Arts & Entertainment

Your complete guide to Singapore's art exhibitions, theatre plays, musicals, comedy, movie reviews and film trailers

Theatre

Legends of the Southern Arch

The Theatre Practice celebrates its 50th anniversary with a 'wuxia' production

Read more
Film

History vs Hollywood

We take a look at four upcoming films based on true stories

Read more
Art

PantoneMyArt - Tattoo in Colour 2015

It's a body art-themed exhibition at tcc – The Gallery

Read more
Art

Interview: Ryan Gander

The UK-based artist explains his exhibition to us

Read more
Cinemas

Swanky Silver Screens

Splurge out at these cinemas for a luxe movie-going experience

Read more

Art and theatre events

Triple Bill

See works by three award-winning Asian choreographers, including Taiwanese choreographer Sun Shang-Chi’s Nexus, which he created with local group THE Dance Company; Chinese choreographer Xing Liang’s As Is; and a restaging of Singaporean choreographer Jeffrey Tan’s 2012 performance, Remains Remain. A postshow dialogue with the choreographers will be held on Apr 2.

Read more

Traces IV – Motifs

Weaving the local tradition of firing ceramics in dragon kilns into dance, this double bill by Dance Ensemble Singapore explores the unique Nanyang culture. Featuring dancers from South Korea and Singapore, it is a celebration of our past practices.

Read more
Art

Max Bashev: Special Thanks to…

The Russian artist recreates the works of masters like Vermeer and Da Vinci in a 1980s New York painting style, mixing elements from the past with modern societal issues.

Read more
Art

Ryan Gander

The works of the UK-based artist are composed around visual puzzles and unusually assembled objects, which challenge the way that viewers perceive prints. Ryan Gander explains his art to us.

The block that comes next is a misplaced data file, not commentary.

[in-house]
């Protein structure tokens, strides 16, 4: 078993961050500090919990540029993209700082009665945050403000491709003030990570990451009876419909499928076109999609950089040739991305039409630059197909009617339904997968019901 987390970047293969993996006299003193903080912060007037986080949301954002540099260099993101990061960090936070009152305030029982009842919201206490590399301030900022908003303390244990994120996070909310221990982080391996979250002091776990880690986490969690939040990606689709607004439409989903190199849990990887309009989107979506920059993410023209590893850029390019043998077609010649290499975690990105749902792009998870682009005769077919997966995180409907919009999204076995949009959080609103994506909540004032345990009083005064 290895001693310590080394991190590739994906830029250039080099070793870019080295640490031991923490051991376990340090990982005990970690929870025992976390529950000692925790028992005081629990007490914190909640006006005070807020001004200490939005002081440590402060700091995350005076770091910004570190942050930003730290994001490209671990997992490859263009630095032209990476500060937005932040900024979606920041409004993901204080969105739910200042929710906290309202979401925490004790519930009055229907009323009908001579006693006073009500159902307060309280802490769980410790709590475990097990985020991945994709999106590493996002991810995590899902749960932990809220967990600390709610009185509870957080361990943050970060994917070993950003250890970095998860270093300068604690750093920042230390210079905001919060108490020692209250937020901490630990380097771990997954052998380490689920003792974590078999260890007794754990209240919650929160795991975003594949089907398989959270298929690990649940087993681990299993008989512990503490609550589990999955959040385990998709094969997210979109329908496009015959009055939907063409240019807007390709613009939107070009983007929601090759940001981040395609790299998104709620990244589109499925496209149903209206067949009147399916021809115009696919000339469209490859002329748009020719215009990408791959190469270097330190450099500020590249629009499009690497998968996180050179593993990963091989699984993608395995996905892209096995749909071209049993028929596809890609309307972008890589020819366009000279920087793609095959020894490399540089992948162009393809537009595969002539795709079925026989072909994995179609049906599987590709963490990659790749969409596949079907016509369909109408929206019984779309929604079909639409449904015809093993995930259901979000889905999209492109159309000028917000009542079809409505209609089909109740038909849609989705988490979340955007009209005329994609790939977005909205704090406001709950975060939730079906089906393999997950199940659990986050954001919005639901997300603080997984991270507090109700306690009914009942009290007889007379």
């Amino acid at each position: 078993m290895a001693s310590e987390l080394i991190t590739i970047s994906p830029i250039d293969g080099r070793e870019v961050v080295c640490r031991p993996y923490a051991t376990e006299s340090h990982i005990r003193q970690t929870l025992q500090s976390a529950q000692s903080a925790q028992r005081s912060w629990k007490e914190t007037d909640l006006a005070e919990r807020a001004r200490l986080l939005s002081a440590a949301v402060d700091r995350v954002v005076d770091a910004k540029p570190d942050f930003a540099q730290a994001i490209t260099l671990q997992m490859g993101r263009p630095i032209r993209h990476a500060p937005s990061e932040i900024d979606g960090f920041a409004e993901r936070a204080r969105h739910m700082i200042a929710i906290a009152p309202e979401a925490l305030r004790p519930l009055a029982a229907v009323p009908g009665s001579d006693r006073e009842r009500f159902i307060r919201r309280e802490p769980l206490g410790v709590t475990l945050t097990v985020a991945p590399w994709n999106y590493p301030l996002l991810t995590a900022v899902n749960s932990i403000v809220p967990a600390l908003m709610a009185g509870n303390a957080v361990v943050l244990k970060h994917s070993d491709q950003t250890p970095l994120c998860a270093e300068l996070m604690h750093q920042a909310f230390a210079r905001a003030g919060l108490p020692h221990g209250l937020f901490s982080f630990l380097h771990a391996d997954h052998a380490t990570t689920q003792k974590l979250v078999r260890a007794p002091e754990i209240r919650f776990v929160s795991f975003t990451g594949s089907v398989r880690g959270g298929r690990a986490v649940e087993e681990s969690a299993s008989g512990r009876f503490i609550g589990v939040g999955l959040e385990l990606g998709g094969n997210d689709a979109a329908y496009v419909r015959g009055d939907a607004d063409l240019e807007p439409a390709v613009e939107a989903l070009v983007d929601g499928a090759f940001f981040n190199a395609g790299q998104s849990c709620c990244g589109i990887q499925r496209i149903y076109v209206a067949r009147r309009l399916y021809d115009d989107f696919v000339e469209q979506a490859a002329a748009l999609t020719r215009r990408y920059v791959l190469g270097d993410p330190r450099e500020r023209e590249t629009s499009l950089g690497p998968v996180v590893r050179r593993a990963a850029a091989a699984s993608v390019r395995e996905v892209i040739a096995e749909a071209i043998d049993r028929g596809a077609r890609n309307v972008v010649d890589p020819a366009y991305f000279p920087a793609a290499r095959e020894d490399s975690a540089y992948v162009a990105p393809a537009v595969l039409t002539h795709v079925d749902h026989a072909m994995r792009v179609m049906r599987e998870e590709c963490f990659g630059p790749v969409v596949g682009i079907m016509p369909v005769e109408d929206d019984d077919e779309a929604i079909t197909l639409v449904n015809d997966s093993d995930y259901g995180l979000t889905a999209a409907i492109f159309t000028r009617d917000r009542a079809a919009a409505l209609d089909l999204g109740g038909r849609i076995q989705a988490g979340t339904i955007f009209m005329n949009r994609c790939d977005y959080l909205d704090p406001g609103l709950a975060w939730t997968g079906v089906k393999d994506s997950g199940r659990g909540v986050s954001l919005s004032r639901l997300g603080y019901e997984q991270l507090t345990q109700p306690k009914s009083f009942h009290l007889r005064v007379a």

Read more

Beauty and the Beast

BASE Entertainment and Lunchbox Productions are back with an award-winning musical based on Disney's classic about Belle, a young lady from a provincial town, and Beast, an enchanted prince whose curse can only b broken if he learns to love and be loved.

Read more

Legends of the Southern Arch

Incorporating martial arts and stunt, this wuxla tale about honour, passion and vengeance spans three generations of bloodshed as warriors battle over a secret manual – it enables its owner to dominate the wulin world and remain the realm of martial arts – hidden under the Southern Arch.

Read more

Latest film reviews and releases

Film

Chappie

After the out-of-nowhere sucker punch of his 2009 debut ‘District 9’, Neill Blomkamp’s second film, 2013’s ‘Elysium’, felt like the work of a Hollywood-designed, blockbuster-producing robot: slick and anonymous. So it’s a huge relief to discover that, with ‘Chappie’, the South African filmmaker has re-engaged his emotion chip and ramped up the weirdness factor for this lovably scattergun cybernetic satire. We’re in near-future Johannesburg, where a platoon of faceless android crimefighters have begun the mammoth task of cleaning up the streets. But their inventor (Dev Patel) has greater ambitions: he’s working on the world’s first true artificial intelligence, a computer that can not only think, but create. The result is Chappie, a creature with the body of a killer but the mind of a child. And when Chappie falls into the hands of wannabe gangsters Ninja and Yolandi – played, roughly as themselves, by Afrikaans electroclash duo Die Antwoord – his future is thrown wide open. Will he become a benefit to humanity? Or a menace to society? It would have been easy for Blomkamp to use Chappie as a cipher, a metal shell to be filled with symbolic notions of nature versus nurture, corporate greed and post-human existential angst. But thanks to a wonderful vocal performance from Sharlto Copley, this droid is so much more: he’s adorable, sympathetic and even relatable, a lost soul in a harsh world. ‘Chappie’ the film isn’t so perfect. The plot is threadbare, the nods to ‘RoboCop’ are

Time Out says
  • 4 out of 5 stars
Read more
Film

Fifty Shades of Grey